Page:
Bonald (1754-1840) was a counter-revolutionary ideologist and theorist from the Midi whose anti-democratic “science de société” was one of the prime sources for Saint-Simon’s and Auguste Comte’s elaboration of what the latter named “sociology” in the 1830s. Despite Bonald’s theocratic prejudices and preference for Europe’s Old Regime and his denigration of many aspects of the changes embodied by “modernity,” his “science” contains surprising, often profound insights into the nature of “traditional” authority, community and the institutional prerequisites of the fully human condition. These insights rest upon his view of humanity’s acculturation qua linguistic dependence. In many ways, Bonald anticipated later structuralist and functionalist perspectives on society even though he derived these from his transformation of the philosophies of (among others) the Scholastics, Malebranche, and Leibniz. He represents the intriguing case of a thinker who, in certain key respects, developed a sociocentric ideology that tried to point “back to the future.” Bonald’s anti-modern social science was an influence not only on Comte, but also on Le Play and Durkheim.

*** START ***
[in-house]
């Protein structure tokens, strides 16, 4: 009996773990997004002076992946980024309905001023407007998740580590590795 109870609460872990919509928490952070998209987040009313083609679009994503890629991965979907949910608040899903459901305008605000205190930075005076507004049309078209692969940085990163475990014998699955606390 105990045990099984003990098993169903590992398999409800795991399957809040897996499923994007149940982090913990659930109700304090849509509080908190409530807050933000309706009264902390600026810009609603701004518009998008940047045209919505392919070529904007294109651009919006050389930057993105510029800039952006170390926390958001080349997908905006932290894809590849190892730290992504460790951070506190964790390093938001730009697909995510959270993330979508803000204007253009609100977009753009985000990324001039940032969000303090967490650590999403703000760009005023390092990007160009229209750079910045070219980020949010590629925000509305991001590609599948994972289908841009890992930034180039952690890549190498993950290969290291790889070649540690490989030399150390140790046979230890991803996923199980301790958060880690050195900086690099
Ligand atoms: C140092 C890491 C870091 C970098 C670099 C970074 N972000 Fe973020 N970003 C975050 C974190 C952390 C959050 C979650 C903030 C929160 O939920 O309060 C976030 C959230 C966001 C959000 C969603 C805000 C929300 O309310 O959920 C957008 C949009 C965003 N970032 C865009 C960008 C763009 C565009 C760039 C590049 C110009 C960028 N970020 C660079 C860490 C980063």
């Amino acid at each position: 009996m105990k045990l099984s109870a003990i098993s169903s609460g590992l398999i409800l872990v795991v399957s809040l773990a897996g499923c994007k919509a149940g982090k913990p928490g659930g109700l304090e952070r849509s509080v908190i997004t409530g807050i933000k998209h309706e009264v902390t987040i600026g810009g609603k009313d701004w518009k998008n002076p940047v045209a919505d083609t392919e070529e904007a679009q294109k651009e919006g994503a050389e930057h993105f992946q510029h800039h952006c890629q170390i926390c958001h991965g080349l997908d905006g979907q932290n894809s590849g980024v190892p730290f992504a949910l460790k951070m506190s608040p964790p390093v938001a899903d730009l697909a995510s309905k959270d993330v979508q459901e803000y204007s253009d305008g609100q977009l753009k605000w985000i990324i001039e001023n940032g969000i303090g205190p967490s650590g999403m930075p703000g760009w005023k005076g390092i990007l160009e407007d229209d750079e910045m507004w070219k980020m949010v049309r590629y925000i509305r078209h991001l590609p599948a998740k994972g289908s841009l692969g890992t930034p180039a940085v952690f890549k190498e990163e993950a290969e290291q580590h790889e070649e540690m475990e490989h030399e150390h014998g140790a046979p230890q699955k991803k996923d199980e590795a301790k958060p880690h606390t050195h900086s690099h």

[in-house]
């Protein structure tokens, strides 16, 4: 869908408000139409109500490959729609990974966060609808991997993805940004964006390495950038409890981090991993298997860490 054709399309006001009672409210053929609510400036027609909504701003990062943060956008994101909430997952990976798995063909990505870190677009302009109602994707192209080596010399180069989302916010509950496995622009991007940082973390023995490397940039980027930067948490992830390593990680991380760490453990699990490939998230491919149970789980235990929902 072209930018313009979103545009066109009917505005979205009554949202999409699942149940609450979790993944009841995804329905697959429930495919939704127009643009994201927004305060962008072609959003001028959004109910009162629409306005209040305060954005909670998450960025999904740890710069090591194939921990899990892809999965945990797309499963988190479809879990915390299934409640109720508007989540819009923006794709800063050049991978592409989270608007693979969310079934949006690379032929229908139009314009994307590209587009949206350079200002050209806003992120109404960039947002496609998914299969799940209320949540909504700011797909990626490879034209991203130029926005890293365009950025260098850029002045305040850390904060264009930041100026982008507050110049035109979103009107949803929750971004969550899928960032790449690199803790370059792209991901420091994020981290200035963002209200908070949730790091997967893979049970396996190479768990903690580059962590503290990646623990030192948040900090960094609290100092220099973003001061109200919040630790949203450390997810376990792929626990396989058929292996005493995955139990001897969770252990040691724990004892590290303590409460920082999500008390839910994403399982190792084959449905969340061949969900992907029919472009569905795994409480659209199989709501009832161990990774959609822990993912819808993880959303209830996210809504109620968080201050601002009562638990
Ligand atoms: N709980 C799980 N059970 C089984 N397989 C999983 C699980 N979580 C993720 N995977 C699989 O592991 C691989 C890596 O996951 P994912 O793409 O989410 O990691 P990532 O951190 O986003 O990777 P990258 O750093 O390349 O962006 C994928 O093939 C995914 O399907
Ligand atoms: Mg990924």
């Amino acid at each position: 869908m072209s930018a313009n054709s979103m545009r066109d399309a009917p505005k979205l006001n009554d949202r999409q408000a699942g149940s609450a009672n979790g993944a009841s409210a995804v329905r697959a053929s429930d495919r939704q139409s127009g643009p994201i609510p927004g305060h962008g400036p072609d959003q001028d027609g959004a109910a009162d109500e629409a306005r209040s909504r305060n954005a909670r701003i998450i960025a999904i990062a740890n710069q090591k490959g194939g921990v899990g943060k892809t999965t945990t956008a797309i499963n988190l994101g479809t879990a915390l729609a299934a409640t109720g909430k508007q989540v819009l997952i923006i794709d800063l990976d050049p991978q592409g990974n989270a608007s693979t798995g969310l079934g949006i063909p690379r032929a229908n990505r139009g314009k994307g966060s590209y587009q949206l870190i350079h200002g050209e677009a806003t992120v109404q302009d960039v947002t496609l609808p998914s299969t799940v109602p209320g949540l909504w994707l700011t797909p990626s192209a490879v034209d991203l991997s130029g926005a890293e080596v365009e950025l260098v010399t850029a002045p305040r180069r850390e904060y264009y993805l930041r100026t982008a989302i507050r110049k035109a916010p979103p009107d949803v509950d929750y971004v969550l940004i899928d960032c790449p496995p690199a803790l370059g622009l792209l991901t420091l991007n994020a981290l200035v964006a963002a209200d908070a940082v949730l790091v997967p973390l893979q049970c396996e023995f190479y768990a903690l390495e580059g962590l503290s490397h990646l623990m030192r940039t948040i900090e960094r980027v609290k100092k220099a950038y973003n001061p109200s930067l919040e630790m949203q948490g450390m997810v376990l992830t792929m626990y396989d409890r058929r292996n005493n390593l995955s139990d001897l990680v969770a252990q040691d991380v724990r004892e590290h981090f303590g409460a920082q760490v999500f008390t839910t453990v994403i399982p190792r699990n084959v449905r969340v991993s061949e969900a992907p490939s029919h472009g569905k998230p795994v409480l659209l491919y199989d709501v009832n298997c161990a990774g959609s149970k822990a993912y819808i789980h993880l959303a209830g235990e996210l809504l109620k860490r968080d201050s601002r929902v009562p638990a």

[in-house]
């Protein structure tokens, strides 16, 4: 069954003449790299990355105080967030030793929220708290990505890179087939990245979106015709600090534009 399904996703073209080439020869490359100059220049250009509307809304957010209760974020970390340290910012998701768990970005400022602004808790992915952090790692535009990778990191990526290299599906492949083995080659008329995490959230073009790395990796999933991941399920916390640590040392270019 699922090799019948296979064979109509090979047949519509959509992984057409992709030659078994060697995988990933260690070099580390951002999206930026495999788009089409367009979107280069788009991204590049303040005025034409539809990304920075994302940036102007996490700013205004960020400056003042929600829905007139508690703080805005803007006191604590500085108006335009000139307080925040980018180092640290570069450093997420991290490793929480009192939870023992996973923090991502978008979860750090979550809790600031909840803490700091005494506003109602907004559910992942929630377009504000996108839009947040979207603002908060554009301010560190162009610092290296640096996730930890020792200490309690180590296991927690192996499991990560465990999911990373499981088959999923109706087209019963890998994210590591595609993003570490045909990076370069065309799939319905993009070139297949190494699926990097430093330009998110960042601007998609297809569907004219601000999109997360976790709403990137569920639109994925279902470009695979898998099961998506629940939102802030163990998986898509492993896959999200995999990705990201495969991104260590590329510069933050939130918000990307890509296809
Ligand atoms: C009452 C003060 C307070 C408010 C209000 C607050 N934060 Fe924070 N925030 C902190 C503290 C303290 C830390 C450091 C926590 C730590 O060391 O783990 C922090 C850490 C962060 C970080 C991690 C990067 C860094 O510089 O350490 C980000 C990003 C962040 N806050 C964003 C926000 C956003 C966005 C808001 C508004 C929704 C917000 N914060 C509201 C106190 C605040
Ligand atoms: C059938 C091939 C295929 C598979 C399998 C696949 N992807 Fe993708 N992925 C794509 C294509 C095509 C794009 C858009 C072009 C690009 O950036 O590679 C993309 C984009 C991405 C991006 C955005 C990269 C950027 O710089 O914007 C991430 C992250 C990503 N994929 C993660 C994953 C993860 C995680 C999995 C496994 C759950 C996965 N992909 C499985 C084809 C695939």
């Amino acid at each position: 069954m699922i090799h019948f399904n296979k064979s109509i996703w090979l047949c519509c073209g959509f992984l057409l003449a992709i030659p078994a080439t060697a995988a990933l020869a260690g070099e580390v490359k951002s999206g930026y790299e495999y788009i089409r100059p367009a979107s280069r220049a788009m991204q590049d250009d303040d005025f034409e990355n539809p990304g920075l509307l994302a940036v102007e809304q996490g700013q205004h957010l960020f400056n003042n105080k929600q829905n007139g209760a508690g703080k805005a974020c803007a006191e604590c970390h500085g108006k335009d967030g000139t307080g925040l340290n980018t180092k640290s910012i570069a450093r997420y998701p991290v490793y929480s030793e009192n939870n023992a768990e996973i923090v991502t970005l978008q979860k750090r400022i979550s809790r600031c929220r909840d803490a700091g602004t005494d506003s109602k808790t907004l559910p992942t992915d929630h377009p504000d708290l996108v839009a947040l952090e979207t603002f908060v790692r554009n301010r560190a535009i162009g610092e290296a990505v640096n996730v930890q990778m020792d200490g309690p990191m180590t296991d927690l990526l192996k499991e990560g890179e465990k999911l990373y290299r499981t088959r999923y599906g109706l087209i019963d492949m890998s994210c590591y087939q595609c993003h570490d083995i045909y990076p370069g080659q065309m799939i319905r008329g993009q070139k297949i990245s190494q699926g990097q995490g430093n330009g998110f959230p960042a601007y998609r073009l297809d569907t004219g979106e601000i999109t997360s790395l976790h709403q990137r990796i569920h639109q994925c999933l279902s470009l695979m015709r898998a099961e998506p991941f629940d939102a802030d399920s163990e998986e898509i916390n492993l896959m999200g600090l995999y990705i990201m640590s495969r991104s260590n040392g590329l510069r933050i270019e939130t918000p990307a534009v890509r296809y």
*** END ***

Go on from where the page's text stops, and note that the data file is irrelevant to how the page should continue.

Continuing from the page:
|Keywords:||Louis de Bonald, Origin of Social Science in France, Tradition and Modernity|
Professor of Humanities and Social Science, History Department, Bryant University, Smithfield, RI, USA
There are currently no reviews of this product.Write a Review